Sharing the Road Safely with Large Trucks

The Rosen News TeamOct 16, 2016

Passenger car drivers should always operate under the assumption that the truck driver cannot see them.

Resources for Colorado Drivers on Driving Safely Around Commercial Trucks

According to the National Highway Traffic Safety Administration, 3,964 people died and 95,000 people were injured in crashes involving large trucks in the U.S. in 2013, and approximately 342,000 large trucks were involved in police-reported traffic crashes that year.

According to esurance.com, 20 percent of drivers have a fear of driving near large trucks. While the majority of truck drivers are highly trained professionals, it can be frightening to drive alongside a large truck, and it’s often not the truck driver, but the truck itself, that poses the danger.

Some of the reasons big trucks present a driving challenge to smaller vehicles include:

Weight Difference

A large truck is often the biggest vehicle on the road, weighing in at 10,000 pounds or more. If a two-ton passenger car crashes into a vehicle of this size, it’s not surprising that the car (and its driver) will usually sustain more damage than the semi.

Underride/Override Danger

Cars that rear-end large trucks are in danger of sliding under the truck on impact, and when a truck rear-ends a passenger car, override can occur. Both scenarios can be deadly, and according to the Insurance Institute for Highway Safety (IIHS), in 2014, 68 percent of the fatalities involved in large truck accidents were car occupants.

Stopping Distance

Because of their weight, large trucks can take up to twice as long as other vehicles to stop. For this reason, when the driver of a smaller vehicle follows too closely or tries to speed up and cut the truck off so they don’t get behind it, a serious accident often results. Putting the truck driver in a situation where sudden braking is required should always be avoided to prevent truck accidents.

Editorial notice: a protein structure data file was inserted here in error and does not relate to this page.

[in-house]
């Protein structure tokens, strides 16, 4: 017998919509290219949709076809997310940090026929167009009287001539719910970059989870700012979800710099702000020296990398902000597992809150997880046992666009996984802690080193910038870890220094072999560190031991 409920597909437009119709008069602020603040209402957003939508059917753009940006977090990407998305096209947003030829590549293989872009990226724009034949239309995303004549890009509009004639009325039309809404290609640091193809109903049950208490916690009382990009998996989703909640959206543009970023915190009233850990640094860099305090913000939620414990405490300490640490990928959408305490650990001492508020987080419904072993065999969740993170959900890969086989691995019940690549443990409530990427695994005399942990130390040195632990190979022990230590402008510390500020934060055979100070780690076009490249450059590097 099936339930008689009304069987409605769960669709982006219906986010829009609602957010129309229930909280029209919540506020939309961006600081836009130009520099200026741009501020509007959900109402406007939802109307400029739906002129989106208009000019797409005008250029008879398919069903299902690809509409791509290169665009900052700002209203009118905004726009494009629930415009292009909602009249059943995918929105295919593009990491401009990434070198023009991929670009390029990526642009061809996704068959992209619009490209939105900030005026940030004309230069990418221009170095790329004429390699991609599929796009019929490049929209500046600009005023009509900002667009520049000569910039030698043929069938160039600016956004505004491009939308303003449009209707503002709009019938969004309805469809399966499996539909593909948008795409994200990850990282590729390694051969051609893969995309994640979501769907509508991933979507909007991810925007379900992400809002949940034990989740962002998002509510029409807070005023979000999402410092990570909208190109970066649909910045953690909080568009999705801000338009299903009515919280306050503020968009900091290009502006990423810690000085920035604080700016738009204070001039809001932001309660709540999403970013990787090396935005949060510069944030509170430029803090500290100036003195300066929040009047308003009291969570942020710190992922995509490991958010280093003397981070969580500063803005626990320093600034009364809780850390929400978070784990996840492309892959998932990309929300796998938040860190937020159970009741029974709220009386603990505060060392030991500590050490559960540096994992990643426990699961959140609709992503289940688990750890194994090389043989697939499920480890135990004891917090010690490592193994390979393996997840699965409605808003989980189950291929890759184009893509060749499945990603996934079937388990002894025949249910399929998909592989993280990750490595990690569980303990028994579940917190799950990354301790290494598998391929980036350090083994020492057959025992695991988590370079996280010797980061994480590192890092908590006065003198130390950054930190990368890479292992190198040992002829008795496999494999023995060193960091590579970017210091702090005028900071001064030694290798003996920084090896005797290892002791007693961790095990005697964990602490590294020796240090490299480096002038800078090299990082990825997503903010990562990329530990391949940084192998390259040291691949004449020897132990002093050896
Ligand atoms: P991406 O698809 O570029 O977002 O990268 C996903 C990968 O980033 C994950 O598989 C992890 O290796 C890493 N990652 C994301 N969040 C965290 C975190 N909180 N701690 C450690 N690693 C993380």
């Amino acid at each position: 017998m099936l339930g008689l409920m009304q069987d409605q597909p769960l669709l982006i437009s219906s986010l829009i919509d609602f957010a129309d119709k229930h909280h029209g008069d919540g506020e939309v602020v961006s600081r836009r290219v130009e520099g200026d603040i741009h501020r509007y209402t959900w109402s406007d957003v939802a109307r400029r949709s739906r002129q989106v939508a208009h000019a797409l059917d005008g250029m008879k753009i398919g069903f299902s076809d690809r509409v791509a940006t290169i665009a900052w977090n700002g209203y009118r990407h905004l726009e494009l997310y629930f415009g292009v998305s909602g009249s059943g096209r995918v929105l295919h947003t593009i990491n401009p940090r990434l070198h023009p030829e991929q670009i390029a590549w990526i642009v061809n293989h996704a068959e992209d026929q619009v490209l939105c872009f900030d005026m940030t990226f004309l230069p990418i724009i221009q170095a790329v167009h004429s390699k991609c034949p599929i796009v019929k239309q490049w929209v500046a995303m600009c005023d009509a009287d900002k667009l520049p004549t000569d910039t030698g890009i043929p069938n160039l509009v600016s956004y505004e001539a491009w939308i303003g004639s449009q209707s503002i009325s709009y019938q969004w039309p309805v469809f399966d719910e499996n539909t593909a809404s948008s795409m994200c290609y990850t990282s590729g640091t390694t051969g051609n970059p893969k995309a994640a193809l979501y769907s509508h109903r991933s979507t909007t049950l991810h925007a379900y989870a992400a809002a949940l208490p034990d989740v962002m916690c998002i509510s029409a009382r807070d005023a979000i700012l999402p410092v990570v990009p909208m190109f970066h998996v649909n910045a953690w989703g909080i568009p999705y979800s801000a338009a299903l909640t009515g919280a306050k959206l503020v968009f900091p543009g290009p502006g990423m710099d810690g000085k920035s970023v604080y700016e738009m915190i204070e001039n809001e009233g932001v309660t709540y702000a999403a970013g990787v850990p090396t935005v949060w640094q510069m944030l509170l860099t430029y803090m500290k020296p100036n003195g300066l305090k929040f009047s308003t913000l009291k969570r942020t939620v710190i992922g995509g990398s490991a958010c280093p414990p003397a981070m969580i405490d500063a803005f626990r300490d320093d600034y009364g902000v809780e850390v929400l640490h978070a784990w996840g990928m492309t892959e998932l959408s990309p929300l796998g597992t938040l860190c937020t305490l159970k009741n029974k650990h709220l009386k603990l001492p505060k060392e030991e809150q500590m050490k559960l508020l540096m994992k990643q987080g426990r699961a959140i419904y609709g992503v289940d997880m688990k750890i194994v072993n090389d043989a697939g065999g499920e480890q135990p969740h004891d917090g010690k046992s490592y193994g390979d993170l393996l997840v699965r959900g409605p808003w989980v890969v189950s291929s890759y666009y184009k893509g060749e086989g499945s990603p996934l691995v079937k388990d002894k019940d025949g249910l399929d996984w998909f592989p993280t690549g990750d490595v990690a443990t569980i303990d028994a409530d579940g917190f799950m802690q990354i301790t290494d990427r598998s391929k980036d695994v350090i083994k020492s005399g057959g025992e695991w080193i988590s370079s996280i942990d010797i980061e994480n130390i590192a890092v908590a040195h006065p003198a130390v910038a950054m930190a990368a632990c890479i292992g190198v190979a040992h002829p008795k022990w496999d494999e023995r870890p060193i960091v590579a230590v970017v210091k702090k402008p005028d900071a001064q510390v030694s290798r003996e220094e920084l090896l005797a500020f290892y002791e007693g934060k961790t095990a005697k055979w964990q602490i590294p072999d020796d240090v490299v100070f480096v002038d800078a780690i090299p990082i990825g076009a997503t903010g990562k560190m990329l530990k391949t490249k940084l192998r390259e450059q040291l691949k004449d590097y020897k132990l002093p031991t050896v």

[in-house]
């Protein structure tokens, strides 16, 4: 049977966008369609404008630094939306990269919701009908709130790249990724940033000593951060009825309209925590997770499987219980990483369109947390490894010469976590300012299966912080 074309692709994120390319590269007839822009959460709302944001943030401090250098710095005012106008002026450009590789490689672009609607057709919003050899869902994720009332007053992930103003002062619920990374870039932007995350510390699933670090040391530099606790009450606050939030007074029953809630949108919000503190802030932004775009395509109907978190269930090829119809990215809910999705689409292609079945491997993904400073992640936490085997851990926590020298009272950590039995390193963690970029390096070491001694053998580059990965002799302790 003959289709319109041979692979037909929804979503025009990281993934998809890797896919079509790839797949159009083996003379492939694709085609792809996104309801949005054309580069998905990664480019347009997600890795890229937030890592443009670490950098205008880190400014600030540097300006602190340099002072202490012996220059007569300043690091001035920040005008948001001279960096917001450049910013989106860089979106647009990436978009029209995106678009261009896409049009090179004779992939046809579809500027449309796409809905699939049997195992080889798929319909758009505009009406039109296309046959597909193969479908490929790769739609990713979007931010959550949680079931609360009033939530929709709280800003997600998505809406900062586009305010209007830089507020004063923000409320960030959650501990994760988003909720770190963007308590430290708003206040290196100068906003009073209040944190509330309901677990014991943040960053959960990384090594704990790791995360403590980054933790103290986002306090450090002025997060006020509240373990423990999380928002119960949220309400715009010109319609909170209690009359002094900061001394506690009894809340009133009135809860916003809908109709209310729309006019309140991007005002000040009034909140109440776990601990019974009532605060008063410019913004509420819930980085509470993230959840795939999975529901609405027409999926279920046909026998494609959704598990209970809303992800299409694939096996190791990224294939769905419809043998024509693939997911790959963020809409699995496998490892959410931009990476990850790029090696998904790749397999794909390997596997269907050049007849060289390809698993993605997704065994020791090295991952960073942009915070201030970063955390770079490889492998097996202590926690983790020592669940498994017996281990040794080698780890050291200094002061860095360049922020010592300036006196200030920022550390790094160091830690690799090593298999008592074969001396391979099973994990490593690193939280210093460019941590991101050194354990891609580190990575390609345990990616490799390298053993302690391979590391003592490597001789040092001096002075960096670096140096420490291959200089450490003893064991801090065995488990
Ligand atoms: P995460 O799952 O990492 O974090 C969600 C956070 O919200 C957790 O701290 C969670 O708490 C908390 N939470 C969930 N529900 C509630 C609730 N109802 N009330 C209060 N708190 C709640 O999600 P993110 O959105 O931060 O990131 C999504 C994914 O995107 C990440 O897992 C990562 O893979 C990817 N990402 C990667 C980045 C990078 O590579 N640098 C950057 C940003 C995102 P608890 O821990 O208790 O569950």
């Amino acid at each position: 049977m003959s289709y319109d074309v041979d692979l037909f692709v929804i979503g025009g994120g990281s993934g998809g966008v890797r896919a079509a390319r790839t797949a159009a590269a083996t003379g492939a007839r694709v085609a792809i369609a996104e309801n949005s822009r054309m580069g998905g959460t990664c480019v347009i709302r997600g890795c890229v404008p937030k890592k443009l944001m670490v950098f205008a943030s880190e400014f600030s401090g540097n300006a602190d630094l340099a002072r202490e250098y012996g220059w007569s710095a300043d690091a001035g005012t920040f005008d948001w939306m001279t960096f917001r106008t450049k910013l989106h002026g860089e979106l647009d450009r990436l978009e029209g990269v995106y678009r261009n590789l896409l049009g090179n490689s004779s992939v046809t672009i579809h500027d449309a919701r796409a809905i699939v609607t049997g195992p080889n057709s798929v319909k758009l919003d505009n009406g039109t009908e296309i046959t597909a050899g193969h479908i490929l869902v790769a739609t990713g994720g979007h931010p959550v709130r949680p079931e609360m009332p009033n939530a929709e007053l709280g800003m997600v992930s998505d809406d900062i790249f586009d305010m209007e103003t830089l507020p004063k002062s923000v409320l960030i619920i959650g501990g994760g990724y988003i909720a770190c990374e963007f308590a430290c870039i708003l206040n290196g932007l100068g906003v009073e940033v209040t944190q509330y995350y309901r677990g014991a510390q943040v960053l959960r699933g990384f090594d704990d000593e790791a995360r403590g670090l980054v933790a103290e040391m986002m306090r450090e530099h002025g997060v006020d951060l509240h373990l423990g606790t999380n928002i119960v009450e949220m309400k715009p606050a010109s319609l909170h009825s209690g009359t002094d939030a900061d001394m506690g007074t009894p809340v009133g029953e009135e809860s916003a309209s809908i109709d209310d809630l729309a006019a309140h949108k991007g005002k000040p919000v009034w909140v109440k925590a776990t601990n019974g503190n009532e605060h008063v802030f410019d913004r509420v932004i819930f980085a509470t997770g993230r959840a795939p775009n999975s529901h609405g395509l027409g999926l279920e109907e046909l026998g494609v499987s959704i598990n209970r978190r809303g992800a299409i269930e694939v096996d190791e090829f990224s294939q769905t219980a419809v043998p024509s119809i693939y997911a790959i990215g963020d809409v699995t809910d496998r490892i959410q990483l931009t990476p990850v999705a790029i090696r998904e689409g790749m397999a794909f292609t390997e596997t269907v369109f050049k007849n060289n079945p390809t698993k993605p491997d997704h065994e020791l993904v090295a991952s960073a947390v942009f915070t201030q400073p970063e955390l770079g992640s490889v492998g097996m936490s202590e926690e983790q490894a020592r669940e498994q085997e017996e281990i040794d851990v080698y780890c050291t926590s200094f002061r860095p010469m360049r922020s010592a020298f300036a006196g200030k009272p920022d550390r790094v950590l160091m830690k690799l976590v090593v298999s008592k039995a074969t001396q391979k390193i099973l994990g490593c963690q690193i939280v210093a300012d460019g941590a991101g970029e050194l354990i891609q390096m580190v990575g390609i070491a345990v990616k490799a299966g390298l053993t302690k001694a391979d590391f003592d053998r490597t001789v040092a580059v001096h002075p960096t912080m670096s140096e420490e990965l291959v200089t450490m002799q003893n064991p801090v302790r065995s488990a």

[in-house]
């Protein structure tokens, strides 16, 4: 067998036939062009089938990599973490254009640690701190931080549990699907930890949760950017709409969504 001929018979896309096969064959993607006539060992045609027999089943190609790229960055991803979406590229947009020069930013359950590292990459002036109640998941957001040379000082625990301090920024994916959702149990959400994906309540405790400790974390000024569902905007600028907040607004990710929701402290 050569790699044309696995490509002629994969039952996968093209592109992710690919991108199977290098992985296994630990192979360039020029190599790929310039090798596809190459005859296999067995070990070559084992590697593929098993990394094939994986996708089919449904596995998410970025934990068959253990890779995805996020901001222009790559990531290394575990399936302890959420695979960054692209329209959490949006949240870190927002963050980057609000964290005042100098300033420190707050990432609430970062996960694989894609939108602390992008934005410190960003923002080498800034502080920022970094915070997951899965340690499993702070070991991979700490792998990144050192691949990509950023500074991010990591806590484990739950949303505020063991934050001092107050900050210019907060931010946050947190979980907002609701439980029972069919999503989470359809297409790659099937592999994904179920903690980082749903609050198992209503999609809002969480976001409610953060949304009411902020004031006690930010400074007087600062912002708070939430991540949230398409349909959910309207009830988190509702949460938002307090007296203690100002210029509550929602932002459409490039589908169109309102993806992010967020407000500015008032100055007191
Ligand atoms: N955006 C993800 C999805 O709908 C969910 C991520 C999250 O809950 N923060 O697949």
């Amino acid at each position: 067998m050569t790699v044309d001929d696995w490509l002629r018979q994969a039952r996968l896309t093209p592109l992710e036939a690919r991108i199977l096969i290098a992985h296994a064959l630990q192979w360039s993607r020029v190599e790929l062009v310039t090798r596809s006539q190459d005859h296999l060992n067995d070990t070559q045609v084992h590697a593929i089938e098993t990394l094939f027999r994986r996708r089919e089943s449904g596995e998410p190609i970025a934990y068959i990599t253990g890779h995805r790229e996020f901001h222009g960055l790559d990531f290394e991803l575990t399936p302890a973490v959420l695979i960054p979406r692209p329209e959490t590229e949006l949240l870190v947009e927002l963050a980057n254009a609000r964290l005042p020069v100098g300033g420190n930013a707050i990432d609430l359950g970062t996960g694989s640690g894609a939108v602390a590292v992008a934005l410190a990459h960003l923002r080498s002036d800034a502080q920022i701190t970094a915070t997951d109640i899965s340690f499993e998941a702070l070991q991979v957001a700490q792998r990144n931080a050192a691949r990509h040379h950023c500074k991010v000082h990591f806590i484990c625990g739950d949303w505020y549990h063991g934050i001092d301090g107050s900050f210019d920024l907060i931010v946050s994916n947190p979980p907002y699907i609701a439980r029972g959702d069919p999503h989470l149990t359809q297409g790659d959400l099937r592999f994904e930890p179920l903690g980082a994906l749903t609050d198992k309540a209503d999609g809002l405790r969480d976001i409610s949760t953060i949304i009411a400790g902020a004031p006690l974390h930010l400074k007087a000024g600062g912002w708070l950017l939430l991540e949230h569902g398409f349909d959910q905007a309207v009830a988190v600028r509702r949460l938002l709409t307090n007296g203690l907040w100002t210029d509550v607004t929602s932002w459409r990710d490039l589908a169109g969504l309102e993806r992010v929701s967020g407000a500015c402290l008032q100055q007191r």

‘No-Zones’

Large trucks have blind spots, known as “no-zones,” all around them where cars disappear from view, and passenger car drivers should always operate under the assumption that the truck driver cannot see them. For example, when a trucker is negotiating a right turn, it may be necessary to swing wide to the left, so a motorist should wait to see where a truck intends to turn before making any moves, and always give the truck enough room.

Wet Conditions

When roads are wet, trucks can splash and spray snow, water, and mud onto nearby vehicles, obstructing the vision of other drivers. In these circumstances, it is particularly important to give trucks adequate space on the road.

Drive Defensively and Stay Safe

Truck drivers and trucking companies should practice safe driving techniques, make sure their trucks are well maintained, and obey the rules of the road, but those in small vehicles and passenger cars should also do their part by driving defensively at all times, particularly when trucks are present.

Some useful defensive driving techniques motorists should practice include:

  • Avoiding the trucker’s blind spots, or “no-zones”
  • Not passing a truck on the right when the truck is turning right
  • Paying close attention to a truck’s turn signals
  • Using appropriate passing procedures
  • Not lingering alongside a truck when passing
  • Avoiding following too closely and tailgating
  • Never cutting a truck off
  • Not underestimating the size and speed of an approaching tractor-trailer.

Share the Road Safely

The Our Roads, Our Responsibility program strives to educate drivers “on how to improve driving behavior, learn to coexist on the same roadways, and work together to reduce crashes.”  Defensive driving techniques such as slowing down in work zones, keeping a safe following distance, and being aware of “no-zones” can help avoid trucking accidents and fatalities and help keep the country’s roadways safer for all motorists including truckers.

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